Trans Positions

As the media world buzzed about the “pregnant man,” trans activists stayed relatively mum. Now we’re asking: Has Thomas Beatie’s public exposure hurt the transgender movement?

BY Jen Christensen

May 02 2008 11:00 PM ET

“I’m going to be sick. I am upset….
That was not only stupid and useless but, quite
frankly, disgusting.”
—Mika
Brzezinski, cohost, Morning Joe, MSNBC

“There is no way this child will be able to lead
a normal life. Oregon is a strange state, but they
cannot seriously allow this to happen. It is
unethical, immoral, and disturbing.”

—a comment posted on a Washington Post
blog

 

When Oregon trans
man Thomas Beatie first told the world that he was
pregnant in The Advocate in March, readers learned that he
transitioned about 10 years ago, underwent a double
mastectomy, and began testosterone injections. He and
his wife, Nancy, decided to have a child, but because
of a hysterectomy years ago, Nancy couldn’t carry the
baby. So Beatie stopped his hormone injections,
underwent artificial insemination, and, after several
doctors refused to treat him, finally found an obstetrician
who would. His pregnancy, he wrote, was “free of
complications.” Health complications, maybe,
but it would not be without other difficulties.

For all the
personal trials Thomas Beatie has endured, his decision to
go public may cause even broader political and
cultural implications for the transgender population
as a whole. And some trans people worry that the
sensational—and occasionally nasty—media
coverage that’s appeared since the article was
published is only the beginning.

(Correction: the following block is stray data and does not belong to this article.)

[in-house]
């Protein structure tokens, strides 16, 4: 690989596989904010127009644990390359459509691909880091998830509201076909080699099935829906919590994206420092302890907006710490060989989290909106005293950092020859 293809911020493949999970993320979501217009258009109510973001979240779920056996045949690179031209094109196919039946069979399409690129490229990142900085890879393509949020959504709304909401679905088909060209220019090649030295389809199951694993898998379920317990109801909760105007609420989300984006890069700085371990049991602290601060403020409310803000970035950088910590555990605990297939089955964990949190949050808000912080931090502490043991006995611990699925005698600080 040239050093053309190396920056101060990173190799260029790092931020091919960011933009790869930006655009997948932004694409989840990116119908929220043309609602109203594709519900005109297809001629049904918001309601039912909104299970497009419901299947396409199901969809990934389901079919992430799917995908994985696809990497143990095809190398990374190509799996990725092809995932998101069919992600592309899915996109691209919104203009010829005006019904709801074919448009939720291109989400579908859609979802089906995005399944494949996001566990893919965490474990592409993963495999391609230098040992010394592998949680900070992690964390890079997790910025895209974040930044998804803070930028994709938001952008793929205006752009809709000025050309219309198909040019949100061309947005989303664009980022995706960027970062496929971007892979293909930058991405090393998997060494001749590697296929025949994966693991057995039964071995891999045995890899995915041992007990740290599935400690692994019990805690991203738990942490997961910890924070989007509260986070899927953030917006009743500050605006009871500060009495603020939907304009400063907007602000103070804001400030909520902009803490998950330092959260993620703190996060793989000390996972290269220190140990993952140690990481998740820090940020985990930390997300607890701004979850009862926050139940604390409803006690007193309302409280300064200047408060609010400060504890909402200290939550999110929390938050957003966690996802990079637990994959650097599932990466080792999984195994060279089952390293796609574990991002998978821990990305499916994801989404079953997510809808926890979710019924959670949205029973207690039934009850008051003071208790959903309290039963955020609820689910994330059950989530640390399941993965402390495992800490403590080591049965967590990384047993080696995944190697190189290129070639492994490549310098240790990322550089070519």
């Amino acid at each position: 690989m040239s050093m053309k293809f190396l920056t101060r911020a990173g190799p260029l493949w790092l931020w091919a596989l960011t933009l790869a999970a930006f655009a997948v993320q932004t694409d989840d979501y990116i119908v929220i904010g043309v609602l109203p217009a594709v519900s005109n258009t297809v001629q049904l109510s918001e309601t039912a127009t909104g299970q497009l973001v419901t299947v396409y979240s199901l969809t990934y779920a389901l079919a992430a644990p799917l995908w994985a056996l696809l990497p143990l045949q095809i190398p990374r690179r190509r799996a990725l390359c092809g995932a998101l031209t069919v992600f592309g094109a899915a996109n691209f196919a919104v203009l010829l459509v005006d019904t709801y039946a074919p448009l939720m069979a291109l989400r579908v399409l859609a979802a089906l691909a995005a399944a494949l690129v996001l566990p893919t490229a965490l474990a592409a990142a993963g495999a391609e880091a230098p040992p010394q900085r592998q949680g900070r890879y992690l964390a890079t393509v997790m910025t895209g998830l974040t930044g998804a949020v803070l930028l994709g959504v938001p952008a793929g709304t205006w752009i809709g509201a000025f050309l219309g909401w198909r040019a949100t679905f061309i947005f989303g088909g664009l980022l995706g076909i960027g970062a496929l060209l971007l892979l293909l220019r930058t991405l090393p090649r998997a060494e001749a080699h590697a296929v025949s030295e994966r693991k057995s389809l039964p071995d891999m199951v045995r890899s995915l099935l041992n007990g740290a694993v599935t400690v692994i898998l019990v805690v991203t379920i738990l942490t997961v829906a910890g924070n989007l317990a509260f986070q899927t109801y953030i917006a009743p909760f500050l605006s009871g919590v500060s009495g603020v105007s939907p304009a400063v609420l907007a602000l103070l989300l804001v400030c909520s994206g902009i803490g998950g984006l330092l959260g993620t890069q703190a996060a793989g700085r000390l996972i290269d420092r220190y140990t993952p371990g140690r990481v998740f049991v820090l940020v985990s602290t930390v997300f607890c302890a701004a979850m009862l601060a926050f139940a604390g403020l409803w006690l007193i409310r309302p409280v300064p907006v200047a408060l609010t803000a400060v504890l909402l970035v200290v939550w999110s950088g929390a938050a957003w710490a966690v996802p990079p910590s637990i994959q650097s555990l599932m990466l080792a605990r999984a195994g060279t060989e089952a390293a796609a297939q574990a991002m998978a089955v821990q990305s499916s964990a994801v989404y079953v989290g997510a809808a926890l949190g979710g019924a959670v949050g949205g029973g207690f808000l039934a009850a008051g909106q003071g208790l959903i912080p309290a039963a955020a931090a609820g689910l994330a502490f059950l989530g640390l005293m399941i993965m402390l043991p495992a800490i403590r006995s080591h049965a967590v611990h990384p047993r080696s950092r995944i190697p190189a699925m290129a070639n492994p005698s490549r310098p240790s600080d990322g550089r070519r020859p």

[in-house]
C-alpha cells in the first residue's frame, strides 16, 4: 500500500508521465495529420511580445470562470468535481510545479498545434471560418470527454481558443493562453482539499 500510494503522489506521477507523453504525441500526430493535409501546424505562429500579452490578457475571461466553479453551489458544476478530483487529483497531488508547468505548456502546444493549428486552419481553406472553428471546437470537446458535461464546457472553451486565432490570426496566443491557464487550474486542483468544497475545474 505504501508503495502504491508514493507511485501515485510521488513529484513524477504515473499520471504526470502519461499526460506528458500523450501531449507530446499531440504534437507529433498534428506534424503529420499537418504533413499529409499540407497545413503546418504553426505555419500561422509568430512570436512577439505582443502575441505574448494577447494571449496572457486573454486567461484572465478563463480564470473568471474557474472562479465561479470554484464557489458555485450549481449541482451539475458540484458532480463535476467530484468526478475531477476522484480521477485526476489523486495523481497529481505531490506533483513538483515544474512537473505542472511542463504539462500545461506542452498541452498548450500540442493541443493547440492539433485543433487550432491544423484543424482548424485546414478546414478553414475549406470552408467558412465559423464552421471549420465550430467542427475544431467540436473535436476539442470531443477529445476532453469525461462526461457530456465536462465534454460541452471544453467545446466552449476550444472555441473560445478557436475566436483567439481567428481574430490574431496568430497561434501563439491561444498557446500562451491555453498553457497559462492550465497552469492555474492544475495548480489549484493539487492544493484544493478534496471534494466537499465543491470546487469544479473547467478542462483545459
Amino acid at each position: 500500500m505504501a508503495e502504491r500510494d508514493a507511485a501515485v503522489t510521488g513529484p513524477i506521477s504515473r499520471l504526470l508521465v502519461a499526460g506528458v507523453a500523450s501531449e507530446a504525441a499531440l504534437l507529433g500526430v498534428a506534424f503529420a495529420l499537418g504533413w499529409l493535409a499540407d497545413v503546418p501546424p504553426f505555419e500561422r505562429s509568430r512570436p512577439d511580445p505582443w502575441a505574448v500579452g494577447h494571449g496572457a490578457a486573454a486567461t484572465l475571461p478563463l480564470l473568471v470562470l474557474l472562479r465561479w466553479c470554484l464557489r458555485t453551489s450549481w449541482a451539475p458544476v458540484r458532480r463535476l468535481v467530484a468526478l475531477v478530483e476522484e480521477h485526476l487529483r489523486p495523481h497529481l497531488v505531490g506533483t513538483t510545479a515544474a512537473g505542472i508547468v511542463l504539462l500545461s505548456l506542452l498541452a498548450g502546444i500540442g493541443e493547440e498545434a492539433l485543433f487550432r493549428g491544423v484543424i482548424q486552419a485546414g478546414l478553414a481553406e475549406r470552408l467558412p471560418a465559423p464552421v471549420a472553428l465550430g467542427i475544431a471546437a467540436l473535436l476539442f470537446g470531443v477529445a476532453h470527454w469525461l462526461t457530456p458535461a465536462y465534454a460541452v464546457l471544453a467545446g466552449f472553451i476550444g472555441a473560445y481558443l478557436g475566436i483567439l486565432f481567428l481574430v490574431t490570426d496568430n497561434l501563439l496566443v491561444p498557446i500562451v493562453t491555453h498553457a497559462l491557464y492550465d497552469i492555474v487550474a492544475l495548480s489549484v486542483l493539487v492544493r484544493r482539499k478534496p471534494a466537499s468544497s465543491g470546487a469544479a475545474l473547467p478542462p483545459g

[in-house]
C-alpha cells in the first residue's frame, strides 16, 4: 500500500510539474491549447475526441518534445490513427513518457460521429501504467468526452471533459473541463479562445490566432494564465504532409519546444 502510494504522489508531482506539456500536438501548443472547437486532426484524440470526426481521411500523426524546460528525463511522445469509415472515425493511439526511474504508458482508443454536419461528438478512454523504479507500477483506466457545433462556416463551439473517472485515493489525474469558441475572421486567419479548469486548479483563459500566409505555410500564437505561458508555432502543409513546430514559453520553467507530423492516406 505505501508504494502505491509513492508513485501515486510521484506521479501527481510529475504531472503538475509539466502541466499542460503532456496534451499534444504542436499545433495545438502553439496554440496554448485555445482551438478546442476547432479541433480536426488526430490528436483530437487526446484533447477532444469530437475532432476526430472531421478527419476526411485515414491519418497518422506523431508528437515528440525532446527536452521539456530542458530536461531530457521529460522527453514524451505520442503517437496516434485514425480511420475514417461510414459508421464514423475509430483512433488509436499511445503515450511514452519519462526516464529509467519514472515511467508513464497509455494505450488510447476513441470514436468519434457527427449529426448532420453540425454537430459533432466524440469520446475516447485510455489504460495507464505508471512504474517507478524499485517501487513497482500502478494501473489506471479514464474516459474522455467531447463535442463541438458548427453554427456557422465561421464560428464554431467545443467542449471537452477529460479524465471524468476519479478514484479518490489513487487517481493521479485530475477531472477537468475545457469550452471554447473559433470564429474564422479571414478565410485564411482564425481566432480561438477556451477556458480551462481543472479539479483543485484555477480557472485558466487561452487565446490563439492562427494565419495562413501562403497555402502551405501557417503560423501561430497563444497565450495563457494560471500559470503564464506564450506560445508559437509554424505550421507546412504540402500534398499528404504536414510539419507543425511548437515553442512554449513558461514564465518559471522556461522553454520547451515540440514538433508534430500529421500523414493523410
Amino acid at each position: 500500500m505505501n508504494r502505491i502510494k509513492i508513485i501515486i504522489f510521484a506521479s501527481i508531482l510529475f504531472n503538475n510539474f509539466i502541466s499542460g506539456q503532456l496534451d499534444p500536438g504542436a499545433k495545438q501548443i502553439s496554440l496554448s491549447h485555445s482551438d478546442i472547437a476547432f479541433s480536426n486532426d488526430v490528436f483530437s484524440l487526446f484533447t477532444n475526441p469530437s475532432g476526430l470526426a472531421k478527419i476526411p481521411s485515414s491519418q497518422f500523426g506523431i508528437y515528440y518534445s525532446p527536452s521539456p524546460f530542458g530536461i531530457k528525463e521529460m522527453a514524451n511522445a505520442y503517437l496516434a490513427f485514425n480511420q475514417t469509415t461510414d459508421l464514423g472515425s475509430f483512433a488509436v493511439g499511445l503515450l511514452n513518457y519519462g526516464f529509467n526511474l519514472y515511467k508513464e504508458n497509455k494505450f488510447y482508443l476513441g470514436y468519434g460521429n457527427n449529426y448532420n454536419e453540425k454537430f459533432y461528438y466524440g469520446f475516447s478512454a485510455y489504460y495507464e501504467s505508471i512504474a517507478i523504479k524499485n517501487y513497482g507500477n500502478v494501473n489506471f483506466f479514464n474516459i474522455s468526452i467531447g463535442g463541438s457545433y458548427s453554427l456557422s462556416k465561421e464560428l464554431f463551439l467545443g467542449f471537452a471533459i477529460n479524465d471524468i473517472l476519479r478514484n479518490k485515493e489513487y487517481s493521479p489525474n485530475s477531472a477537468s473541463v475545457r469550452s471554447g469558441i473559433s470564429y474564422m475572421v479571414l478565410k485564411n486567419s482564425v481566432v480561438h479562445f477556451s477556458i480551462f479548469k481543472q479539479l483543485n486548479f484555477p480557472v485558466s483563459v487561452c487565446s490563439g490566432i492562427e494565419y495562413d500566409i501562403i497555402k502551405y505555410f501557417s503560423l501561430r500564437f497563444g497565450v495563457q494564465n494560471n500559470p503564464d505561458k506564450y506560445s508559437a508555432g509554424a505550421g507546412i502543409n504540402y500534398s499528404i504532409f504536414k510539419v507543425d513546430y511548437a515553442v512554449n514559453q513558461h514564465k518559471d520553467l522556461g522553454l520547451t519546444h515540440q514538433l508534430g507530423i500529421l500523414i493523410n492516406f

Good Morning
America, the Associated Press, Fox News, and the BBC picked
up the story. Overnight, readers from China to Chico, p

Calif., were
digesting what one blogger called this “real Mr.
Mom’s” incredible journey. Headlines
screamed, “This Is No Belly Gaffe—Pregnant
Pop Aims to Deliver,” (New York Post),
“Pregnant Dad Was a Pin-Up Girl,” (South
Africa’s Sunday Tribune), and “Case of Bearded
Mummy” (the U.K. Sunday Mirror). Some media
organizations wondered if the story was an elaborate
April Fool’s joke timed to Beatie’s upcoming
appearance on The Oprah Winfrey Show. Some of
Beatie’s neighbors in Bend, Ore., went on the
record saying the story wasn’t true. One speculated
he just had a large beer belly.

But after an
exclusive agreement to pose for a People magazine photo
shoot and appear on Oprah, which showed video of him getting
an ultrasound, everyone had to believe it. During the
hour-long program Winfrey gently teased the story out
of a shy Beatie. His stepdaughters, neighbors, and
ob-gyn also weighed in, confirming how happy they are
about the pregnancy and stressing how normal the Beaties
are.

Beatie, however,
did have one complaint that might have been lost in all
the baby news. He said he reached out to transgender
organizations before he went public. Half never called
back; most of the others discouraged him from the
exposure. Ultimately, they said, they were worried.

The worry seems
to stem from a couple of different issues. First, some
people are concerned specifically for Beatie’s
family. Transgender activist Jamison Green admits he
was in this camp. He says he’s thrilled
Beatie’s pregnancy is healthy and that he knows other
transgender people who have had children, but none
have been so vocal about it. “I wish he
didn’t turn himself over to the media,” says
Green, author of Becoming a Visible Man. “It
makes me wonder, Down the line will all this publicity
hurt them or hurt their child? Will the media ever leave
them alone?”

Tags: World

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